Sir Ketumile Masire's larger than life personality, who won insurmountable battles, must have foreseen his only defeat when he recently challenged his long time security detail, Malatsi Malatsi, with whom he had developed a very close and personal relationship to a duel. A clever man that he was, Masire must have foreseen his passing drawing closer when he crafted the duel such that whoever between them dies first would have won. According to Malatsi, shortly before his death Masire summoned him and declared a contest; "Monna Days, jaanong re mo racing, yo o tlaa itaang mogala pele o tlaabe a hentse" (Malatsi, now we are in a race, whoever touches the finishing line first would have won). Knowing the old man's artistic expression, Malatsi understood this to mean that because they were both aging whoever dies first would have beaten the other to the crown or won the race. Therefore Sir Ketumile's passing marked yet another victory for the former head of state. A source who worked closely with the Inter Congolese dialogue Secretariat says he recently bumped into Masire chatting to his bodyguard in a hardware store in Gaborone and quipped, "Dumela RraGaone, ona le rreMalatsi?". Joking about Malatsi's advanced age, to roaring laughter from those within earshot, Masire replied; "Ke na le Days. Owaii dingwaga di tsamaile ngwanaka. Ga re sa tlhole re itse gore mang o katile mang. Ha tshipi e ka thunya ha (Malatsi) o ka nna a sia a ntlogela". Many, including Botswana's first President Seretse Khama, are on record waxing lyrical about Sir Ketumile's brilliance, intellect and commitment to the advancement of the country. But nobody knows Masire's intellect and personality better than the man who followed him around 24 hours a day as his security detail, Malatsi Malatsi. They first met in the early 1990s when Malatsi was still a junior police officer. Malatsi revered his boss after he was assigned his body guard from his days as a junior officer at Botswana Police Service. He confesses being drawn to Sir Ketumile by curiosity after the late Seretse Khama openly revealed to him that; "Quett ke monna yo o bothale, thale, thale. If I had about six Masires in my cabinet this country would be different". Under Seretse's administration where he was Vice President, Sir Ketumile often returned to work in the middle of the night to complete some assignments, in the process forcing his staff to be at the office at odd hours. Malatsi says on numerous occasions they were woken up in the middle of the night (around 3am) either to return to work or to undertake international travel. Working with Masire revealed to Malatsi a down to earth, unassuming man who brokered peace all over Africa where rebels were running amok, even employing unorthodox skills to bring the parties to negotiation table. In the end Masire always managed to get a result for his efforts.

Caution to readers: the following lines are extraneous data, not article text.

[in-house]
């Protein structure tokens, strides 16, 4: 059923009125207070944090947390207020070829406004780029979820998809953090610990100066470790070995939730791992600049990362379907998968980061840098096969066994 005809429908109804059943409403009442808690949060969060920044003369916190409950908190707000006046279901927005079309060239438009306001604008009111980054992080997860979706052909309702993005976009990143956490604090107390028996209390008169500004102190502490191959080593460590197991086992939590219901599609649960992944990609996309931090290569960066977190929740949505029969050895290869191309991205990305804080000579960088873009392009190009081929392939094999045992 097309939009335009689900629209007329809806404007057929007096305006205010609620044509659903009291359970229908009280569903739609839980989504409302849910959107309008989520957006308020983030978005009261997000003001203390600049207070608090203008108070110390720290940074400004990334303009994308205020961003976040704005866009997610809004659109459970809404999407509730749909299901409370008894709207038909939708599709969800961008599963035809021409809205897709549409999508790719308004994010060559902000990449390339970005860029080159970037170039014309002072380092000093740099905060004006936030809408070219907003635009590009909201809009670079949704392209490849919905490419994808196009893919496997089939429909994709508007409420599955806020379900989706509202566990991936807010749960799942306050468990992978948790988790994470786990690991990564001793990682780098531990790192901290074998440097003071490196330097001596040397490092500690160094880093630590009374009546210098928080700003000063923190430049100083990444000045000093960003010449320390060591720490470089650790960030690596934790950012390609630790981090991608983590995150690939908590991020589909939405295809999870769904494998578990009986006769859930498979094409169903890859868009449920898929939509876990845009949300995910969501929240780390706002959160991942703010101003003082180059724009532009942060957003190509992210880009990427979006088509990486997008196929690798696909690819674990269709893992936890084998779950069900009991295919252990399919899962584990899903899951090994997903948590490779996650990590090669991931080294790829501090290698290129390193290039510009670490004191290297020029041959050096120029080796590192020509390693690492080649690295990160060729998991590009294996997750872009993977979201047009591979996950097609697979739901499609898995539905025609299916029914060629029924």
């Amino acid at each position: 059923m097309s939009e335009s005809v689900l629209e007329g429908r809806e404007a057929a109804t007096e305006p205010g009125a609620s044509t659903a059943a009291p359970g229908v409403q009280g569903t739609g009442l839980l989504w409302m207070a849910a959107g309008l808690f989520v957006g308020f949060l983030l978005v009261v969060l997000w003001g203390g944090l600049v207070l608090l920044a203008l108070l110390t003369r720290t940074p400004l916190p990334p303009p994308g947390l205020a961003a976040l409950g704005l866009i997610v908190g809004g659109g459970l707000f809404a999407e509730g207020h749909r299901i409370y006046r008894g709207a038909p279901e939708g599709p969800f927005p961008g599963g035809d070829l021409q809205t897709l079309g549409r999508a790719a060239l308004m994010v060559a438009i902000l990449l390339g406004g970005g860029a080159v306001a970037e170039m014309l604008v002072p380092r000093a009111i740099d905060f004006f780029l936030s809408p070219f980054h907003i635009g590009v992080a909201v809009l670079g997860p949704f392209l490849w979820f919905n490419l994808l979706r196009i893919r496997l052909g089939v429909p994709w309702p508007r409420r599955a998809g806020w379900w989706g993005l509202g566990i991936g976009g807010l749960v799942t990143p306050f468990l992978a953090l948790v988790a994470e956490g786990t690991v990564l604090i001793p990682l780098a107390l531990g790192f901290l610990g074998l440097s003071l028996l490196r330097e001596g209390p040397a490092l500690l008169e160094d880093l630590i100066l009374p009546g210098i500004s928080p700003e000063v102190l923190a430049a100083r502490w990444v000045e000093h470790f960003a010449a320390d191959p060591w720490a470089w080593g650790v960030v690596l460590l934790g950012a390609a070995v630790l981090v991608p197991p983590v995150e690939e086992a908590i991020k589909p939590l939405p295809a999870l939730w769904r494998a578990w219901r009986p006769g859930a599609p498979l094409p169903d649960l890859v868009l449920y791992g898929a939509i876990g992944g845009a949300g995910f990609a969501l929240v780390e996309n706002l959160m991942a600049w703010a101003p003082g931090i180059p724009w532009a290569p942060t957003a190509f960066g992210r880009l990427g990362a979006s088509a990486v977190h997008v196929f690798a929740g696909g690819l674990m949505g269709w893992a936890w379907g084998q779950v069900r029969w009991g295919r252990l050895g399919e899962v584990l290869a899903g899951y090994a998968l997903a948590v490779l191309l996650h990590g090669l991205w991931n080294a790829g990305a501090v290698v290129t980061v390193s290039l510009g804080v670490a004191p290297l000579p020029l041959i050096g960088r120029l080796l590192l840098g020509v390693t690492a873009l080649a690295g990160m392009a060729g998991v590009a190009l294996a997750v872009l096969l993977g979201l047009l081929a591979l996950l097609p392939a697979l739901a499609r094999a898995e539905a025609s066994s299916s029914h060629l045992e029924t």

Always linguistically correct
Sir Ketumile was a man with deep rooted Setswana culture, laced with humility (botho) and a great sense of humour and impeccable oratory skills in the vernacular. Former University of Botswana academic, who was taught by Masire in junior high (Form 1 to 3) at Capital Continuation Classes, history Professor Rodgers Molefi says Quett was "always linguistically correct" with his Setswana expressions. In paying tribute to Sir Ketumile on Wednesday, Malatsi remembers that from early interactions, after he was assigned to the presidential security, Masire would tease him insisting that the former must graduate from being matlhogojana and segatamarokgwana. Malatsi thanked Quett for encouraging and supporting him to graduate from being a segatamarokgwana or matlhogojana to a responsible family man he has grown to be. He was a peaceful man who hated to see any member of his staff unhappy or suffer in pain, often going to great lengths to provide support. He would extend any form of help equally to people around him, be it in times of bereavement, weddings, personal projects or any celebration. By far Sir Ketumile's frequent question to most of his male staff in informal discussions was "wena monna Days moraka wa gago o ko kae?", as he believed every Motswana should have a connection with agriculture as he did. "Despite being a head of state Sir Ketumile was classless – he preferred to live a normal life and enjoyed the company of ordinary mortals," says Malatsi.
Malatsi says he is forever thankful to former President Festus Mogae for deploying him to "work with this old man" when Masire retired in 1998.
Malatsi remembers Masire's favourites Tswana idioms
• bana ba kgwale ba bitsana ka molodi
• mmualebe o bua la gagwe, gore mona le ntle a tle a letswe
• mahoko a kgotla a mantle otlhe
• moseka phohu ya gaabo gaa swe lentswe
• Hihing go tshwaranwa ka kobo
• o ka isa pitse ko nokeng mme ga o kake wa e pateletsa go nwa metsi